Even slimmed down, Seth Rogen brings the good-hearted shlubiness of his Knocked Up character to his superhero’s role in The Green Hornet. Michel Gondry may be its director – and he’s usually a film’s wizard -- but The Green Hornet is Seth Rogen’s show. As actor and writer he provides its most winning qualities.
The script, by Rogen and his Superbad co-writer, Evan Goldberg, echoes that film’s absurdist observations of guys together, while using and sending up every rule in the old superhero playbook.
Britt Reid (Rogen) is a playboy who has issues with his media-baron father (Tom WIlkinson). When he becomes a crime fighter he chooses one of those insect-animal names -- bats, spiders, whatever – and has lots of boy-toy gadgetry to help him. And the homoerotic undertone of all those hero-buddy movies becomes a running joke between The Green Hornet and Kato (Jay Chou). “Girls are such a drag, Kato. Thank goodness we have each other,” is one of many times the script brings to the surface -- only to dismiss – what superhero movies have spent decades avoiding. Kato is the brains of the operation, and when Britt shouts, “I’m the hero, you’re my sidekick,” he’s stubbornly claiming a stature that is obsolete in this tongue-in-cheek version.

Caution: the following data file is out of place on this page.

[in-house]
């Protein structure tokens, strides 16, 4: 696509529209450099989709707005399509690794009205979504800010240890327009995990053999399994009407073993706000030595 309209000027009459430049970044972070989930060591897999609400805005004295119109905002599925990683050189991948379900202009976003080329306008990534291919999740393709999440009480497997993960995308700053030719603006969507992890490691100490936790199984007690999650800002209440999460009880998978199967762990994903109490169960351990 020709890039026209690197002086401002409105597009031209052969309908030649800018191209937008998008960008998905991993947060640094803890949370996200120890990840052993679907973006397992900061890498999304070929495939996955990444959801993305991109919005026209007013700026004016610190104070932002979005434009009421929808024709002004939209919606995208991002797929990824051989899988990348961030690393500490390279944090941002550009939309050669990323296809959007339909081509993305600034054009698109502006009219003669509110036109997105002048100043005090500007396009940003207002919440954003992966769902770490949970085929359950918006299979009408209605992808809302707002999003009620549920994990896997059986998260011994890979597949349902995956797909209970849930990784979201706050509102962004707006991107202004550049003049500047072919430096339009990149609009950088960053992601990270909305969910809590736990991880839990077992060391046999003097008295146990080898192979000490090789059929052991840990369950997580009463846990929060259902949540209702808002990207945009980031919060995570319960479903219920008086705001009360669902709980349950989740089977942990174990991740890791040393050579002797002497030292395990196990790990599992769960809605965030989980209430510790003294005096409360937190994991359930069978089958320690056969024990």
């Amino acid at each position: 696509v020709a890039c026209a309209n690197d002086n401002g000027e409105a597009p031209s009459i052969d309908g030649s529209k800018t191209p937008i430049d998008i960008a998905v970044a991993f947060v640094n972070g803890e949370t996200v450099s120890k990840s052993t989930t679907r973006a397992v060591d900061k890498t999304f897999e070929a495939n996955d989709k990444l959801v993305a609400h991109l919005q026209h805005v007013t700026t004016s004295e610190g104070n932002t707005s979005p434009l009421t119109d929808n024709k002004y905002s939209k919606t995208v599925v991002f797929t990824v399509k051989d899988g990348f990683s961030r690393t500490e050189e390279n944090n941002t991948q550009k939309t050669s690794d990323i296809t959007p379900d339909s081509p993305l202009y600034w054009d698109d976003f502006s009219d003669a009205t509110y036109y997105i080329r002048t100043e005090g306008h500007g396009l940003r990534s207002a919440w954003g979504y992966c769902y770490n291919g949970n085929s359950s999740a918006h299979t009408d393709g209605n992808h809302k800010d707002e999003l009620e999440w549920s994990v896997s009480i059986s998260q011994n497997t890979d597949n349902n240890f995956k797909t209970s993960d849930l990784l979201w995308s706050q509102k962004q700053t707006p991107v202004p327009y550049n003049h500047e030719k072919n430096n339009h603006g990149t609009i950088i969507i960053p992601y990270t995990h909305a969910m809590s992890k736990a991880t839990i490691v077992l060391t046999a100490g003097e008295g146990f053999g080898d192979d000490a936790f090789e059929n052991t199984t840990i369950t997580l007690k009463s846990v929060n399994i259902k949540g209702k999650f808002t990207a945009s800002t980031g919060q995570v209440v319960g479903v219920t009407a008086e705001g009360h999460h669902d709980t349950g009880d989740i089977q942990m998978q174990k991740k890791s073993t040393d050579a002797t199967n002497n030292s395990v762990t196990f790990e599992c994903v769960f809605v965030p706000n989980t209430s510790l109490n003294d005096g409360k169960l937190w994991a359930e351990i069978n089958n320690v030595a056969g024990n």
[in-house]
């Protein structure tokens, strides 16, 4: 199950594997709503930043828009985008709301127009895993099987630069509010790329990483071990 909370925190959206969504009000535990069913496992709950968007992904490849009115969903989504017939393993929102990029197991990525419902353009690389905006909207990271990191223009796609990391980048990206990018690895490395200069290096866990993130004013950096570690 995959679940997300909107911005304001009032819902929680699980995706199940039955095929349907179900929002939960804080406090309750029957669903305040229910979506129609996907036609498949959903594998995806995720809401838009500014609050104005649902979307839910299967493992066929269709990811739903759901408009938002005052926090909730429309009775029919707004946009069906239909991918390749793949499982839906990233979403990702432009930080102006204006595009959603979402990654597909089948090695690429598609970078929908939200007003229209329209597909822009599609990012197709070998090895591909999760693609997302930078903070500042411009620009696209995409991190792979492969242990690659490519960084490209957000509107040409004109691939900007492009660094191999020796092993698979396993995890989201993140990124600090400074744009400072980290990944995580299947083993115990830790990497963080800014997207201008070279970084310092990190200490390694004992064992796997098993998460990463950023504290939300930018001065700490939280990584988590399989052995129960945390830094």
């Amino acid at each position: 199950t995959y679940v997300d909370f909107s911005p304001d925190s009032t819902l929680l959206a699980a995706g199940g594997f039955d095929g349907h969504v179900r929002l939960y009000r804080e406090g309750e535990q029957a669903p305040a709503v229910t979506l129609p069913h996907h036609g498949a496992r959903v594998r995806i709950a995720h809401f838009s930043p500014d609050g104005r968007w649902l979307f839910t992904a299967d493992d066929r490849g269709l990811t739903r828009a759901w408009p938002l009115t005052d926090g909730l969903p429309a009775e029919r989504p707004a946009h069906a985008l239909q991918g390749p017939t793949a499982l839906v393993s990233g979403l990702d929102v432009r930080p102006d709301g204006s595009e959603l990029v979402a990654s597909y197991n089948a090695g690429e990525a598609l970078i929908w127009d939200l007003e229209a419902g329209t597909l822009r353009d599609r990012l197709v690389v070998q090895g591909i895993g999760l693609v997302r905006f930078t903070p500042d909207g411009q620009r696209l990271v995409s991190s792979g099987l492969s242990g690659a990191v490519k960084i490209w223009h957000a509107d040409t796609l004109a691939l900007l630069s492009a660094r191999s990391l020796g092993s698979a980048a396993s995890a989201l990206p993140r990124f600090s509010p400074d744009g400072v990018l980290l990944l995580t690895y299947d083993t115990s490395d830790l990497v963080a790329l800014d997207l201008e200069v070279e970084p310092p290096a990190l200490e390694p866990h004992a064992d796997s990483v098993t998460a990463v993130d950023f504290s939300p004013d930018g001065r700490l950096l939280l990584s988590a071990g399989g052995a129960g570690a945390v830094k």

Apart from Rogen’s comic moments, though (which include jamming Kato’s face between foosball players) The Green Hornet is nothing special. The action, with lots of fiery car chases, is fine. The conversion to 3-D is fine, if slightly dizzying and unnecessary; you’d have to be a connoisseur of action to care that Gondry used different speeds to film different characters in some sequences. Cameron Diaz, as Britt’s smart assistant, would probably be fine if she had anything much to do. Christoph Waltz as the villain is another story. Nicolas Cage reportedly planned to play that part with a Jamaican accent before he walked away from the film, and he might as well have. Waltz’s accent seems to come from Austria by way of Tony Soprano’s Jersey.
There is a great cameo from – have you ever heard this name? – James Franco. Yes, he is everywhere, but he is funny.
The Green Hornet (opening Friday) benefits from its early bad buzz. The movie is not amazingly good, but Rogen makes it entertaining, which is a more than anyone might have expected.